The book of Malachi should capture our attention. Not only is it God’s word but importantly it’s God’s last recorded word before a 400 year silence of any recorded prophetic utterance or miraculous activity which ends with the arrival of Christ Jesus. Immediate questions that race to mind are: Surely something went terribly wrong with God’s people there? What can we learn from the book of Malachi to avoid such a distanced experience of God’s voice and power in our lives?
From the start of chapter 3 we see God respond to Judah’s irreverent speech concerning God’s justice, mentioned in chapter 2, by pointing to the Messiah who will bring justice and grace. Here we’re given a reference to John the Baptist, “my messenger” and “he will prepare the way before me” (v1), pointing to the arrival of God in human flesh – Jesus “who takes away the sin of the world” (John 1:29). Do you talk about God and his ways with reverence? Is this the case when times are difficult or confusing? Like the example of John the baptist we are to speak of God’s glory, and lead ourselves and people down the right track, to Jesus.
We find in Malachi the pointing to both Jesus’ first arrival and his second. Regarding the latter God raises the question “But who can endure the day of his coming, and who can stand when he appears? For he is like a refiner’s fire and like fullers’ soap.” The strong impression here is that Christ’s second coming will be a day where Jesus shall judge the purity of every person and anyone found wanting better watch out!
Joel refers to this day as “the day of the Lord” which is “great and very terrible” and he too raises the question “who will endure it?” (Joel 2:11). As to this question we see at the conclusion of the chapter the characteristics of such people “who will endure”; they are “those who feared the Lord and esteemed his name,” “the righteous”, and the “one who serves God.” Concerning these God states “They shall be mine, says the Lord of hosts, in the day when I make up my treasured possession, and I will spare them as a man spares his son who serves him.” Do you have any doubts or worries about how you’d fare should Jesus return? If you believe and follow Jesus, trust that you shall be counted as righteous. If there’s anything stopping you from trusting Jesus and following his ways bring this before him in prayer knowing that he rewards all those who seek him (Hebrews 11:6).
In the preceding two chapters the Lord spoke out against the corruption and irreverence of the priests and God’s people. We find in chapter 3 that Jesus, the one who is “like a refiner’s fire and like fullers’ soap,” is the answer to that corruption. He will clean up the priestly leadership and his people “and they will bring offerings in righteousness to the Lord” (v3). We are to revere God and seek his cleansing from sinful mindsets and actions in our lives? Doing so will produce much fruit in our lives as opposed to dead works that God takes no pleasure in.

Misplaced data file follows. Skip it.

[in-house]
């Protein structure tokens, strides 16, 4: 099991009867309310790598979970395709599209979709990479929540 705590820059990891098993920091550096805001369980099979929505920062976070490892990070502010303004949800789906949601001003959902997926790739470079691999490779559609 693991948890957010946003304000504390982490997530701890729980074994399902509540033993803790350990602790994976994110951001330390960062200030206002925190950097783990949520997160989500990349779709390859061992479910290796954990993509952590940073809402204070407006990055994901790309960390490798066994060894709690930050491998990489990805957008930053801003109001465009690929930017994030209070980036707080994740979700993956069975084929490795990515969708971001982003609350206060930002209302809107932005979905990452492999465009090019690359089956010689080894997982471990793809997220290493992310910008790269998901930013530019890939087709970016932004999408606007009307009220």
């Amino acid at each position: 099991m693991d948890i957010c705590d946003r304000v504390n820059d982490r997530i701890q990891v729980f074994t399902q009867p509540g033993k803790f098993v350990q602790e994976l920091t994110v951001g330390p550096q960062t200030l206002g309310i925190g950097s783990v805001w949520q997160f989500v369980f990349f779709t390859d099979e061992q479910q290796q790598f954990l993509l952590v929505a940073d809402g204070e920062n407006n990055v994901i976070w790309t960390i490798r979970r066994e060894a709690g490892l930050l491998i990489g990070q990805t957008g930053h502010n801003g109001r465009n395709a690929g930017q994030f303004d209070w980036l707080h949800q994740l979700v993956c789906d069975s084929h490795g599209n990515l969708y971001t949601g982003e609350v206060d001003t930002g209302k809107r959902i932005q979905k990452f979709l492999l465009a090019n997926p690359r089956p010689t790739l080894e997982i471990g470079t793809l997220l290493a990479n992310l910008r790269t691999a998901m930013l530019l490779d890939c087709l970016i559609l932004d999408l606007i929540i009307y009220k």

We know through the whole of scripture that apart from God no one is inherently good or righteous, we fail to meet God’s perfect standards (Romans 3:23), yet it is God’ grace and forgiveness given to us through simple faith in Jesus’ death on the cross for our sins and his resurrection that 1) Makes us counted as righteous (or as right before his eyes); and that 2) Gives us a new heart to serve and honour God. This great sacrifice of Christ is timeless – it justifies all believers from every generation including those of Malachi’s who trusted in God and his ways.
Such grace received through Jesus doesn’t excuse sin but should make believers flee from sin (Romans 6:14-16). God being completely holy (pure and good) is outraged by sin and must bring judgement upon sin. We see such judgement mentioned against a list of sins found in the people of Judah in verse 5 (sorcery, adultery, dishonesty, and oppression) and verses 7-8 (turning away from God’s statutes; and dishonourable tithing and contributions). Yet God could forgive imperfect believers then and now because of Jesus taking on himself the judgement meant for our sins which set upon him the death sentence on our behalf. How worthy of praise Jesus is. Today, believers like you and I can know God’s everlasting forgiveness for ALL SINS as though we had never set a foot wrong!
Yet we must, as God points out in verse 8, strive not to rob from him. The focus there in v8 refers to one’s use of finances and resources for God’s purposes. That’s relevant for us now in terms of giving generously to the service of God and I believe it’s also relevant to all areas of life – we must not rob God the glory due to his name in all things. As believers we are God glorifiers! Paul expresses this when he writes “So, whether you eat or drink, or whatever you do, do all to the glory of God” (1 Cor 10:31). We would do well to prayerfully consider all the different ways we could glorify God with our time, activities, resources, skills, relationships, emotions, and effort. Those addressed in the book of Malachi moved from a place of awe in God to a place of deadened faith covered with the veneer of religiosity that was empty. Let’s choose to gaze at his works with wonder and do all we can to return the praise and glory due to his name.